Catholics have an obligation to live their faith in all aspects of their lives, to include participation in the political process. As citizens of the United States of America, we have a certain amount of control over the laws and policies of our nation through the electoral process and, to a lesser extent, through the legislative lobbying process. To the extent that Catholics can influence laws and public policy, we have an obligation to see to it that our government respects the dignity of the human person and that the government, through its proper influence, can provide a political and social environment of freedom from the evils of poverty and oppression, in the advancement of a lasting peace for all peoples and nations.
In a world of conflicting values and goods, the means by which these objectives are reached are often open to debate within the Church and certainly within the nation. Indeed, the individual who casts his or her vote in our democratic republic must identify and prioritize the issues which are important, select candidates for public office who can be trusted to advance these issues, and then evaluate their elected officials as they account for their stewardship of our government. This is not a trivial matter. The officials elected or appointed to office in our government directly reflect the outcome of the choices made on election day.
The stakes of elected politics have been so high and so contentious in recent years, considering issues such as the right to life, the definition of marriage, the prosecution of war, ongoing poverty, the national deficit and debt, government corruption, international relations, and other issues. In addition, in recent years the collective "Catholic" political voice has not resounded with confidence or conviction, even in the values we hold most dear. In response to these needs, the United States Conference of Catholic Bishops have commissioned a program known as Faithful Citizenship to help Catholics and other people of good will to consider their response to these issues in our day in light of the perennial truths observed and taught by the Church through the ages.
The document, Forming Consciences for Faithful Citizenship (summary), the USCCB asks Catholics not to vote for any specific candidate, party, or cause. Rather, Catholics must approach the polls fully informed on the moral significance of their choices as they select appropriate candidates for public office to meet these ideals. The Church finds within its competence (indeed, as its obligation) that it boldly and publicly teach the values of the Gospel when standing along side the culture in forming consciences.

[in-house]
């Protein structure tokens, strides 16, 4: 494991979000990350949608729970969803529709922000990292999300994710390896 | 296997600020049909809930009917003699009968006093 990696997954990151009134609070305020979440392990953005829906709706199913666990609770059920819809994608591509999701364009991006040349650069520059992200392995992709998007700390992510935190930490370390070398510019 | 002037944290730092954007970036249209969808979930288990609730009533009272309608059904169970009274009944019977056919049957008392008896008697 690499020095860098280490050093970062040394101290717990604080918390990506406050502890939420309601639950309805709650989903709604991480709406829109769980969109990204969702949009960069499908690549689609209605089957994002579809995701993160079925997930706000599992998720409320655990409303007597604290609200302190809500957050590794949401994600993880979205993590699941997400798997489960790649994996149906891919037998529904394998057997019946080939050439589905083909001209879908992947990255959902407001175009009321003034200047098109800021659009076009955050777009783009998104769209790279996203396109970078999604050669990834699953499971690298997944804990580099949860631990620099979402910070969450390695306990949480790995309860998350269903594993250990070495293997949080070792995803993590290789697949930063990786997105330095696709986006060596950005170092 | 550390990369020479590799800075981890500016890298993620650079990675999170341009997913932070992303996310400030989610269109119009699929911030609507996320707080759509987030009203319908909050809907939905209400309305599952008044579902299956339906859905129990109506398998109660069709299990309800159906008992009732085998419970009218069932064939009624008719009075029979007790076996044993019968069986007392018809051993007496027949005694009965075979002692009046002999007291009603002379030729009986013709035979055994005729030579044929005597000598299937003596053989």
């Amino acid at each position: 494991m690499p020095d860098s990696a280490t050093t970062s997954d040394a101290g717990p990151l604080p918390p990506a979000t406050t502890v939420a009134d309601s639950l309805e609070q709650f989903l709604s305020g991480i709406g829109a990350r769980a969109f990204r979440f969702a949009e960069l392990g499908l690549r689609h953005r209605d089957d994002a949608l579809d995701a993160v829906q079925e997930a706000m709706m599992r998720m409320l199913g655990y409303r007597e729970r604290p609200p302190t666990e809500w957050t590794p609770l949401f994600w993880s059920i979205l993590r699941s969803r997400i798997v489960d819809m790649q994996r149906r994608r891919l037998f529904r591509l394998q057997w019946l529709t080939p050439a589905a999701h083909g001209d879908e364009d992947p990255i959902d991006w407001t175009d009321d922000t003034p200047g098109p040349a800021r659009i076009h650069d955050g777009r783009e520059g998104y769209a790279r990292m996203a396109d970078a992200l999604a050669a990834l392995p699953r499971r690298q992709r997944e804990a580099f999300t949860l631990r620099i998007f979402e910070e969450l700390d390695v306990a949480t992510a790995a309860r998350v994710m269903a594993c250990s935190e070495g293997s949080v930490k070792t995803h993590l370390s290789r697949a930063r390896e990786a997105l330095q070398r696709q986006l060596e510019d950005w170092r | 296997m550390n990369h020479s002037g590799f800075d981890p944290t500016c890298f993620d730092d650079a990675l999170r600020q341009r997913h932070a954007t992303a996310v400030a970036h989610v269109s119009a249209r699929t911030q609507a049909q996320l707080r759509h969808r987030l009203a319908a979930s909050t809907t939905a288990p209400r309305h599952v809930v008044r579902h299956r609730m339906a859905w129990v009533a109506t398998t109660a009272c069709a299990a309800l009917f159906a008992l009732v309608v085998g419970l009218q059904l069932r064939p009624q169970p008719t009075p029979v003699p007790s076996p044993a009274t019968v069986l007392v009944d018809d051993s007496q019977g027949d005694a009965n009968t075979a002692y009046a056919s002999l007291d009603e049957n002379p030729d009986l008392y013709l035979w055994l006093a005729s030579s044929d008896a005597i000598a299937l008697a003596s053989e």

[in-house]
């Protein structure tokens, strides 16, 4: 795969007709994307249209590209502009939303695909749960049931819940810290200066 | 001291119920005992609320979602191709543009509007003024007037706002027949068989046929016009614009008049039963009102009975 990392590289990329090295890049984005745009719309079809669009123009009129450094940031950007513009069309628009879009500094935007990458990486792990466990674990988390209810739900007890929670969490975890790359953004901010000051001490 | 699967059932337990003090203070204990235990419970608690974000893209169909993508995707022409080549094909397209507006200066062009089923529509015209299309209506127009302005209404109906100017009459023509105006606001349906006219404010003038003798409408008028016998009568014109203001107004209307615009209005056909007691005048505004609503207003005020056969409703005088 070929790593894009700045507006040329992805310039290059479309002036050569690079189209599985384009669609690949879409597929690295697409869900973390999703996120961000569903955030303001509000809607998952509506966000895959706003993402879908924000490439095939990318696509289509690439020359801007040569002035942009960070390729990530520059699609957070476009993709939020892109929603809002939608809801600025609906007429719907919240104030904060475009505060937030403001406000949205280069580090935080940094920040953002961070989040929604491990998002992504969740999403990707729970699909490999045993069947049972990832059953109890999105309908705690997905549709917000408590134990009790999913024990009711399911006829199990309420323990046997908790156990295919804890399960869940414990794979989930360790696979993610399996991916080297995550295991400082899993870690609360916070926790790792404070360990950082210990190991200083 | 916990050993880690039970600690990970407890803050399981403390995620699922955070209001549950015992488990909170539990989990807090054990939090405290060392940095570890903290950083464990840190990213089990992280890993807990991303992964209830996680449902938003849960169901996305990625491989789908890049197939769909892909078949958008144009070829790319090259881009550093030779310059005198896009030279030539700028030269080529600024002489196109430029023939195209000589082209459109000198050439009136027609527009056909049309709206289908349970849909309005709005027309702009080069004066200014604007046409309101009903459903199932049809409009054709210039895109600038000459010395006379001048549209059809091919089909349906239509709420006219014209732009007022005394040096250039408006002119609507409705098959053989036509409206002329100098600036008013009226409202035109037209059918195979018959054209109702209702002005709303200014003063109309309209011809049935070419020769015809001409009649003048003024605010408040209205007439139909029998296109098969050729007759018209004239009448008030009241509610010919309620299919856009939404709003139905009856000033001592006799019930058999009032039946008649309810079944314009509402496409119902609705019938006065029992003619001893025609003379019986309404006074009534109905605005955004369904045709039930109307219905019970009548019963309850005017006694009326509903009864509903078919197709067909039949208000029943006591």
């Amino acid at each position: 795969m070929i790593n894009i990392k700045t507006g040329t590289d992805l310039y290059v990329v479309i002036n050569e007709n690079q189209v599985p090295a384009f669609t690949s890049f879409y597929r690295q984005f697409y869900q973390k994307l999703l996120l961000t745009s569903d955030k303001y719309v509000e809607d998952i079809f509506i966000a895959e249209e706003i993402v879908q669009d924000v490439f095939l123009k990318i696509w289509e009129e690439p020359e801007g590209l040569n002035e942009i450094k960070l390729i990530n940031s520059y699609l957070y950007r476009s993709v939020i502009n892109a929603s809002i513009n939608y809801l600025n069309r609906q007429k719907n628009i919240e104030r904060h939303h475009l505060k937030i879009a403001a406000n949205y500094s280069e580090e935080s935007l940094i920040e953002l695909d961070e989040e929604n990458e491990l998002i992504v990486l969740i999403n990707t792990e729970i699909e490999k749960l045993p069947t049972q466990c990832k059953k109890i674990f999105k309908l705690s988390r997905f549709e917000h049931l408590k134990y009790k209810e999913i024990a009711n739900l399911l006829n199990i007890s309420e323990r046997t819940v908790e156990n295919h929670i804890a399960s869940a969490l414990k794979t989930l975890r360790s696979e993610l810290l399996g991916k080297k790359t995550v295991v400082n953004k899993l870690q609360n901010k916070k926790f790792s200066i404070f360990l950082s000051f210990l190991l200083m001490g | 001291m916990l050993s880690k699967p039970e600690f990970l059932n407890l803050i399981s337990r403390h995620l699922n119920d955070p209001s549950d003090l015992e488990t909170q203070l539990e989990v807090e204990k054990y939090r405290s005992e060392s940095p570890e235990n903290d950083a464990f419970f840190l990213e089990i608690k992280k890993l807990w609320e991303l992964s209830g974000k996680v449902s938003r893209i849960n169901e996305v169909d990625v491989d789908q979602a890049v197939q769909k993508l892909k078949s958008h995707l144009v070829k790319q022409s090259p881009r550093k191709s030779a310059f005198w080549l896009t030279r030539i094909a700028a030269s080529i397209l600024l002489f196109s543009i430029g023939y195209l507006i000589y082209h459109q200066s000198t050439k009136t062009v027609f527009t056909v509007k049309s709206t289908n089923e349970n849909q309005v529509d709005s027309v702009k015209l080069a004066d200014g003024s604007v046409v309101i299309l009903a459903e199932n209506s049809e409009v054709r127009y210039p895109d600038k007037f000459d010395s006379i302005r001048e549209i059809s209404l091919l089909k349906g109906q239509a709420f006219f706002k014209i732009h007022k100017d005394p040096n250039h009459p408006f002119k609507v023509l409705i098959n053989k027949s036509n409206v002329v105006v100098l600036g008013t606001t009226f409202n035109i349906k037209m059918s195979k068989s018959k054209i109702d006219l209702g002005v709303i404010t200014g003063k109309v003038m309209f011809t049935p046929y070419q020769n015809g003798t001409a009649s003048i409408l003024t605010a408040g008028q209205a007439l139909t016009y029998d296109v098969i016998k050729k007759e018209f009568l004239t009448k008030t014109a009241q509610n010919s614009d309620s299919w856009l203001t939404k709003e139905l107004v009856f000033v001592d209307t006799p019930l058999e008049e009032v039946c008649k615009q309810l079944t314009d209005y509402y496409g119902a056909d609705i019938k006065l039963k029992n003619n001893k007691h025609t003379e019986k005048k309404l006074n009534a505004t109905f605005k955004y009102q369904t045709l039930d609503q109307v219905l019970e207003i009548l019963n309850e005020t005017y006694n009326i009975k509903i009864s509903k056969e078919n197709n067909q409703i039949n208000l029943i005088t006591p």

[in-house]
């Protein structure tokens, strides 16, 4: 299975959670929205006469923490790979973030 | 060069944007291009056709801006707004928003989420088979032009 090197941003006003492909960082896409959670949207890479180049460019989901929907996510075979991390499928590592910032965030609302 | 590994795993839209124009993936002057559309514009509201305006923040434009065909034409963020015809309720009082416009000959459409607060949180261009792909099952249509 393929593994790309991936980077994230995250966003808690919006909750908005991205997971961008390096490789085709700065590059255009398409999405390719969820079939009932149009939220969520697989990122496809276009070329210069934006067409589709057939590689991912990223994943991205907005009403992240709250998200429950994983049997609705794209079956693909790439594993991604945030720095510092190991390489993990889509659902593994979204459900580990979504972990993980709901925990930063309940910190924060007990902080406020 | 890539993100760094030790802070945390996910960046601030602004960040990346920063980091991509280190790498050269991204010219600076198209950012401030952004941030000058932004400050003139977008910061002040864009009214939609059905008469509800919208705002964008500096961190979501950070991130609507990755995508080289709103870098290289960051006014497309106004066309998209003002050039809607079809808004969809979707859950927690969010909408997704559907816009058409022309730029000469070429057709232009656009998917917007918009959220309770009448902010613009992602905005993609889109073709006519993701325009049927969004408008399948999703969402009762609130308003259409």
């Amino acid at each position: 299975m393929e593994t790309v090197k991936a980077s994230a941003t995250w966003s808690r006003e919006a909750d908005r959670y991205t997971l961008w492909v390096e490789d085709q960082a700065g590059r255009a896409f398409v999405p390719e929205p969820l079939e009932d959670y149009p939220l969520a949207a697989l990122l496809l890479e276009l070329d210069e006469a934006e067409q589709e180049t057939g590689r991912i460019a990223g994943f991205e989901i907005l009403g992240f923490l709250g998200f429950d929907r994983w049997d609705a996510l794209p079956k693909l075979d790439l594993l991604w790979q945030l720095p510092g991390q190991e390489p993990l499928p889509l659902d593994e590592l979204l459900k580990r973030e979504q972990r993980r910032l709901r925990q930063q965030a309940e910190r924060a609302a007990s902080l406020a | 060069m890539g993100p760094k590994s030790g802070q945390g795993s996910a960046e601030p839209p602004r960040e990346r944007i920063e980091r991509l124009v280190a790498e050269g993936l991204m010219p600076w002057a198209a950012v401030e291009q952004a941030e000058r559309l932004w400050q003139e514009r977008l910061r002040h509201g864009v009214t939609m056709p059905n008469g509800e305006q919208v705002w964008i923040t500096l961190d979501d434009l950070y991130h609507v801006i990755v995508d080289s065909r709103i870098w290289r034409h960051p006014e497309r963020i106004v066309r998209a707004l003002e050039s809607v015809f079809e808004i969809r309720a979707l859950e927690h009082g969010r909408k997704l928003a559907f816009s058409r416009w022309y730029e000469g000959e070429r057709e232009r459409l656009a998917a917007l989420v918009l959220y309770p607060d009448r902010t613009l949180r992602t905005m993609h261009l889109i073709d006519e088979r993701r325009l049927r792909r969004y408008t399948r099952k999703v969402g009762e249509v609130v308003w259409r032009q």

The Church does not want voters to take a single-issue approach to their responsibility. Indeed, conscientious voters must evaluate everything before them as they make their choices. In Forming Consciences for Faithful Citizenship, the bishops discuss many areas of political responsibility, from the dignity of the human person to care of the environment. They focus on four areas of special concern: defending human life, promoting family life, pursuing social justice, and practicing global solidarity. While the issues before voters are not all of equal importance, they should be all considered and prioritized, nonetheless, when one casts his or her vote.
Of increasing concern is the scandal of Catholic politicians who do not act in the best interest of the public good by ignoring, confusing, downplaying, denying, or displaying simple ignorance of the teachings of the Church. In disciplining these officials, the Church does not intend mere punishment or censure, but rather is calling them to live their Catholic faith in truth and integrity--core values all should expect and demand of their government leaders. This sometimes-challenging call is not offered simply in advancement of the political process, but also for the reconciliation of those who are responsible for ill-formed moral choices as government officials. This is an imperfect process, but a necessary one for the leaders of the Church to engage in as pastors and teachers of the faith.
Mother Teresa of Calcutta was quoted as saying, "we are not called on to be successful, but to be faithful". The true power of the Church comes not from the political process or the power of this world, but from its witness to the faith. As we strive and sometimes struggle to build a society that reflects the deepest values that resonate within the human heart, our ultimate success may be measured not by the achieving victory as a destination, but instead by persevering in God's grace while living each step of the journey.
Doctrinal Note on Questions regarding the Participation Catholics in Political Life (via the Vatican)
The Discipline Regarding the Denial of Holy Communion to Those Obstinately Persevering in Manifest Grave Sin by Archbishop Raymond Burke